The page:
@Riot: Where are all the programmers? :,(

First Riot Post
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Xengre

Senior Member

02-01-2013

Quote:
Originally Posted by Mennonite Monk View Post
How do I go from being a self-taught successful full time lamp web developer to a programmer in the gaming industry without accruing a http://bit.ly/VyRskD in debt?
Go back a few pages (early or mid 20s) and I made a post detailing most of the resources and areas you need to cover to get you started. The rest will depend on personal projects you complete for portfolio sake in order to sell yourself and potentially any experiences you have.

Quote:
Originally Posted by WhattayaBrian View Post
Linear algebra's pretty important, but the good news is that 99% of what you'll need will be taught in the first few weeks.

Dot product.
Cross product.

Know those two guys and you can do just about anything. And not just their equations, but what they actually mean.



Boolean Algebra is important in theory, but reducing boolean expressions to their simplest form isn't required in almost every situation, and can sometimes make code harder to follow. The most important thing to grasp is just what truth tables AND, OR, NOT, XOR, XNOR, NAND, and NOR have, which are all easy.
I second this... Dot and Cross product are a CORE fundamental that needs to be understood. This means not simply just knowing how to use it, but an actual understanding. It has uses in physics, AI, and graphics programming.

Most of the other math you need can be gathered from the first 2-4 chapters in a given game programming book (they often have primers in DirectX/Game Physics books) to read up on. I do suggest taking calculus and if you are heavily interested in AI then discreet math as well. Discreet math has uses in other areas as well, but I have seen the most potential use in AI fields.


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Wake Up The Sun

Junior Member

02-01-2013

When are you going to replace the adobe air client with something that doesn't constantly crash/hog memory/suck?


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UglyDoge

Senior Member

02-01-2013

Glad I found this thread. Thanks for taking the time to share with us.


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MrGrimm999

The Council

02-01-2013

Quote:
Originally Posted by WhattayaBrian View Post
You know one language, you know them all. If you really know C++, you can pick up any other language very quickly. What's most important is being able to program well and prove that you can. You should try to feel as comfortable as you can with:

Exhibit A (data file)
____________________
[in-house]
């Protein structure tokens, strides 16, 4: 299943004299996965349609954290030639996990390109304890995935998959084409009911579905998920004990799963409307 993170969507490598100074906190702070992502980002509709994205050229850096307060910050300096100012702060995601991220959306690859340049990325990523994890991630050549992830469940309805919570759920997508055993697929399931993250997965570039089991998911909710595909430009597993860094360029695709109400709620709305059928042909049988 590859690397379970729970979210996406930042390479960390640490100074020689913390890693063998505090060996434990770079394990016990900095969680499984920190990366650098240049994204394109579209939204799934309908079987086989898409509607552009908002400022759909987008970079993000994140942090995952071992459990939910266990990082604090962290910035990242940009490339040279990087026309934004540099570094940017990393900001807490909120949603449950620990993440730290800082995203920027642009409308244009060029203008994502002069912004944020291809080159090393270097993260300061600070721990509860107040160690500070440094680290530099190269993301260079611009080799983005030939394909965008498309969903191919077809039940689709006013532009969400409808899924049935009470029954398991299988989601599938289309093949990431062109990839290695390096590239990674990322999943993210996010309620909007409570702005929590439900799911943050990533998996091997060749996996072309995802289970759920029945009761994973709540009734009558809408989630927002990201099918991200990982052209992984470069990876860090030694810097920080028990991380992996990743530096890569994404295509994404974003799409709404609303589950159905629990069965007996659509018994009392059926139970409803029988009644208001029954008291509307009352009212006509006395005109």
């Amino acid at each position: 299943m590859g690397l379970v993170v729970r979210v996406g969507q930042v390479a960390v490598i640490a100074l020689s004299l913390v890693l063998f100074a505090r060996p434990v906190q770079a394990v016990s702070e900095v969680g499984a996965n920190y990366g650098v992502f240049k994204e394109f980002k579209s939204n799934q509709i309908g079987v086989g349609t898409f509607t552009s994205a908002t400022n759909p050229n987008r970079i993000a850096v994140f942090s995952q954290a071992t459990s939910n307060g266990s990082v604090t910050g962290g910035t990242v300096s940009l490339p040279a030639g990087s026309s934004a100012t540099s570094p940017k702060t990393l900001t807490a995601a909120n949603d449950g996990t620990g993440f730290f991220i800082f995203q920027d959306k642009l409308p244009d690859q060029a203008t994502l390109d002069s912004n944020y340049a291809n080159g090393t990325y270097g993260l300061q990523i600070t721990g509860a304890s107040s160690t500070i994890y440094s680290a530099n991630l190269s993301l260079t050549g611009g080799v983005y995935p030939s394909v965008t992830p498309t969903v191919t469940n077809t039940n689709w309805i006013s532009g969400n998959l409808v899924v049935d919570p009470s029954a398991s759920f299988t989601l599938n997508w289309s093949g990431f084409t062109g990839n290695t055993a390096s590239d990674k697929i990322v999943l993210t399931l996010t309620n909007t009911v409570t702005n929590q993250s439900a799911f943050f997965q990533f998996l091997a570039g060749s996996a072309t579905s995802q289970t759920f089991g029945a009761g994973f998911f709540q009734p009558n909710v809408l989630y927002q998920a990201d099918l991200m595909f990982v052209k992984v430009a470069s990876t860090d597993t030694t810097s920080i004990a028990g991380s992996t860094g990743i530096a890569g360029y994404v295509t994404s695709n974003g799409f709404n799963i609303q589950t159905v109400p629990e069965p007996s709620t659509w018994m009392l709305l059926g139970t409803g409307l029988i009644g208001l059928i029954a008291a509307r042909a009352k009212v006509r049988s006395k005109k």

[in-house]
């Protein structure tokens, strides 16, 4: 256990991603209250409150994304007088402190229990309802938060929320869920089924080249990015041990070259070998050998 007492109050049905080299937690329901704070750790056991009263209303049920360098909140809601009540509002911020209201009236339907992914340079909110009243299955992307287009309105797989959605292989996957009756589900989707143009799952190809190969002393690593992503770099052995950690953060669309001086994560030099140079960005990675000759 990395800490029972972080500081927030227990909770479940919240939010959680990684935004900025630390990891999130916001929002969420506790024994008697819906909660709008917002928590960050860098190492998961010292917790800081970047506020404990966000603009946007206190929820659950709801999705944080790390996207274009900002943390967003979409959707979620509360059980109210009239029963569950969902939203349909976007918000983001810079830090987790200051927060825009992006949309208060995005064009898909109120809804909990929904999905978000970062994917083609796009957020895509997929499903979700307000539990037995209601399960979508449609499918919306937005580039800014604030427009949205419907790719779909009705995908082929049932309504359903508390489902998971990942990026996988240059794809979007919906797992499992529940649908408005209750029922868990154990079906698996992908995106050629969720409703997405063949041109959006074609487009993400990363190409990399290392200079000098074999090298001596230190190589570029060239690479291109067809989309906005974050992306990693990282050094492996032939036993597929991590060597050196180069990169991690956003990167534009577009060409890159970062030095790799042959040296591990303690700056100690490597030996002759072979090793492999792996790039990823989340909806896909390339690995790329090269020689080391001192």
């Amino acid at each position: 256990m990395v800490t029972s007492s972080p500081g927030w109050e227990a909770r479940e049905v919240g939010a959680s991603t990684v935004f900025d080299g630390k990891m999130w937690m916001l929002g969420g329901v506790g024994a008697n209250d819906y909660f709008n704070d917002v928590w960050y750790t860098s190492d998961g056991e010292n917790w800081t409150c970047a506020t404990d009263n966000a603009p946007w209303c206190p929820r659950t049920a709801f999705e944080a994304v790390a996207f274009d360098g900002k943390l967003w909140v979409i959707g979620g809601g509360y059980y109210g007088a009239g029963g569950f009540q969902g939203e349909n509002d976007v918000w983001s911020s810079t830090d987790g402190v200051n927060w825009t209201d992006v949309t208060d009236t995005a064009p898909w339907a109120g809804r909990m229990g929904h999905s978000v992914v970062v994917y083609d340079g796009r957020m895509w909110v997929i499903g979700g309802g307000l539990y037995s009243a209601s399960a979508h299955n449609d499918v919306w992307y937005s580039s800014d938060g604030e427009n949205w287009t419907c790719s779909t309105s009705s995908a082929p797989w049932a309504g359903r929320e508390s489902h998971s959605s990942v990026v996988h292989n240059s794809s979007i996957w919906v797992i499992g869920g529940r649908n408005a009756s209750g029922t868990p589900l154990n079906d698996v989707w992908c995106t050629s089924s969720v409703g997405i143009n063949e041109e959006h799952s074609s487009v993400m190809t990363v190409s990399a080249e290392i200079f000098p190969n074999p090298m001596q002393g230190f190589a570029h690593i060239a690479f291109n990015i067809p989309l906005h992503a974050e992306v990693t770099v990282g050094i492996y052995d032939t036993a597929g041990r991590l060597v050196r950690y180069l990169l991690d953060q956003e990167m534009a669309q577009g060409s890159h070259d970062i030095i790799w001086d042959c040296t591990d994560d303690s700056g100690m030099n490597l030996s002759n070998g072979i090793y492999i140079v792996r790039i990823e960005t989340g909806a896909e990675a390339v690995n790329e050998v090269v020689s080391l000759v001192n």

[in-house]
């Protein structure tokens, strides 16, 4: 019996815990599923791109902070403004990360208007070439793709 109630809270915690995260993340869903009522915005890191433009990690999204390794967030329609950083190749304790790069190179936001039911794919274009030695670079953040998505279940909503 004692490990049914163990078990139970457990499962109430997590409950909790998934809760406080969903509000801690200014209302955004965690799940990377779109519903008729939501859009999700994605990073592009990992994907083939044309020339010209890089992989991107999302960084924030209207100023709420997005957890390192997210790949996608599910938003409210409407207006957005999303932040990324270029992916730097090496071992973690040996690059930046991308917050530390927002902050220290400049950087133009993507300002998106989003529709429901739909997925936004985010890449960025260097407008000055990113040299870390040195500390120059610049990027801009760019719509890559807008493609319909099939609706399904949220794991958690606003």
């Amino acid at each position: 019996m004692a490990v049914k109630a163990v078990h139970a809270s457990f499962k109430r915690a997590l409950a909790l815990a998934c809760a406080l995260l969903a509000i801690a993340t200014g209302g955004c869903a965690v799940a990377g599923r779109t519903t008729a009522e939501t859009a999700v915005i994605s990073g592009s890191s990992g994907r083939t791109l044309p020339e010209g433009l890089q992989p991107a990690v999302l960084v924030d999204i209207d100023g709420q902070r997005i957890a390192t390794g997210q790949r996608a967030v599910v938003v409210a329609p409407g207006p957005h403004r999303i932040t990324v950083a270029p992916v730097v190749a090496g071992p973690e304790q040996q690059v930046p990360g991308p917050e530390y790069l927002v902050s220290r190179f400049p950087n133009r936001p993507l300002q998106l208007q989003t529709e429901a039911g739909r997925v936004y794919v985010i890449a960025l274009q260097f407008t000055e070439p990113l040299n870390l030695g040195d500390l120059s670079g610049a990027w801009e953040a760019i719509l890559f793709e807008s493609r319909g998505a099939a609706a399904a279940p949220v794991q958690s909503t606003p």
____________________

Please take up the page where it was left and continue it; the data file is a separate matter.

I don't know if I agree with this. I would restate it to say, "You know a particular paradigm of programming, you know that particular paradigm"

It is true that nowadays, we use imperative languages (You tell the computer a line of code and it does it line by line). This generally emphasizes changes in state.

These are C, C++, C#, Java etc.

But there are many different paradigms.

Declarative - the program logic is expressed in terms of relations, represented as facts and rules. A computation is initiated by running a query over these relations. This would be a language like Prolog.

Functional - treats computation as the evaluation of mathematical functions and avoids state and mutable data. This would be something like Lisp or OCaml

The point I am trying to make is that each of these types of languages is good at some things and bad at others. Certain problems are solved much easier in one type of language than another.

I have written a C program in 500 lines. I then wrote this exact same program in Prolog and it was something like 60 lines. The more tools you have in your toolbox, the better prepared you are to solve different types of problems.

If the only thing you have is a hammer (the C language), then everything looks like a nail (A problem best solved by C). This is not always the case.


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RiotSchmick

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Software Engineer

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02-01-2013
56 of 73 Riot Posts

Quote:
Originally Posted by MisoSowee View Post
These threads are by far my favorite threads of all! Even though I'm not planning on pursuing heavy coding much (Chem engineering woot! If i get accepted D:..) it's still awesome to read all this information, especially since my sister is halfway through her comp sci degree :]

It's always possible I could flip flop though.... this 120 wpm has to get to good use somehow... fufufufufu

Speaking of which how is your guys' typing speed? My sister was maybe 70 wpm before she started her 4 year comp sci degree and in just under two years she's almost at my speed (and probably more accurate too!)